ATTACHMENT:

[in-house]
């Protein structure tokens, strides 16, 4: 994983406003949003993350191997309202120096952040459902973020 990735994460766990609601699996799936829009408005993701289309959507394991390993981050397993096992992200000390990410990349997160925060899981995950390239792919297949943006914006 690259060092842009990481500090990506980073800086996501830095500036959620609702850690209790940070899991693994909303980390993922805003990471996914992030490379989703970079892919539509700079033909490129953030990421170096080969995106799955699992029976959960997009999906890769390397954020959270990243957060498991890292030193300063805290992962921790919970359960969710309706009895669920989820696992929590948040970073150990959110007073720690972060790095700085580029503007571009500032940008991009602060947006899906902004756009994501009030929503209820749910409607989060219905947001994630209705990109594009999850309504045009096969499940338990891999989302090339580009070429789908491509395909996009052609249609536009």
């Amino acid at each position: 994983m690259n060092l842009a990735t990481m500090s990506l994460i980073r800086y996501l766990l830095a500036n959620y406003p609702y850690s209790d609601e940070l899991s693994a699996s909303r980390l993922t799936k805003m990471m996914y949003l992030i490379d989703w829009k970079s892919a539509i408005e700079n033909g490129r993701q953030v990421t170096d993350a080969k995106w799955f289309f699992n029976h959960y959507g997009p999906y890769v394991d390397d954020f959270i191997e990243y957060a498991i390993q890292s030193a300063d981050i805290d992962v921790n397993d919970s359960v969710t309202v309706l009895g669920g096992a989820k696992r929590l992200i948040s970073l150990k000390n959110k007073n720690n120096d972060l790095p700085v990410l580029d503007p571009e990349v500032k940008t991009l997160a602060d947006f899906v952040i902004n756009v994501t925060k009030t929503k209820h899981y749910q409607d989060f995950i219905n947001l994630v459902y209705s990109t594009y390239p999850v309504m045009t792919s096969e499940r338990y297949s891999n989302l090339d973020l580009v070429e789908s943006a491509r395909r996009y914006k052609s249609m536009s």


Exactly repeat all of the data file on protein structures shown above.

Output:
[in-house]
């Protein structure tokens, strides 16, 4: 994983406003949003993350191997309202120096952040459902973020 990735994460766990609601699996799936829009408005993701289309959507394991390993981050397993096992992200000390990410990349997160925060899981995950390239792919297949943006914006 690259060092842009990481500090990506980073800086996501830095500036959620609702850690209790940070899991693994909303980390993922805003990471996914992030490379989703970079892919539509700079033909490129953030990421170096080969995106799955699992029976959960997009999906890769390397954020959270990243957060498991890292030193300063805290992962921790919970359960969710309706009895669920989820696992929590948040970073150990959110007073720690972060790095700085580029503007571009500032940008991009602060947006899906902004756009994501009030929503209820749910409607989060219905947001994630209705990109594009999850309504045009096969499940338990891999989302090339580009070429789908491509395909996009052609249609536009």
């Amino acid at each position: 994983m690259n060092l842009a990735t990481m500090s990506l994460i980073r800086y996501l766990l830095a500036n959620y406003p609702y850690s209790d609601e940070l899991s693994a699996s909303r980390l993922t799936k805003m990471m996914y949003l992030i490379d989703w829009k970079s892919a539509i408005e700079n033909g490129r993701q953030v990421t170096d993350a080969k995106w799955f289309f699992n029976h959960y959507g997009p999906y890769v394991d390397d954020f959270i191997e990243y957060a498991i390993q890292s030193a300063d981050i805290d992962v921790n397993d919970s359960v969710t309202v309706l009895g669920g096992a989820k696992r929590l992200i948040s970073l150990k000390n959110k007073n720690n120096d972060l790095p700085v990410l580029d503007p571009e990349v500032k940008t991009l997160a602060d947006f899906v952040i902004n756009v994501t925060k009030t929503k209820h899981y749910q409607d989060f995950i219905n947001l994630v459902y209705s990109t594009y390239p999850v309504m045009t792919s096969e499940r338990y297949s891999n989302l090339d973020l580009v070429e789908s943006a491509r395909r996009y914006k052609s249609m536009s």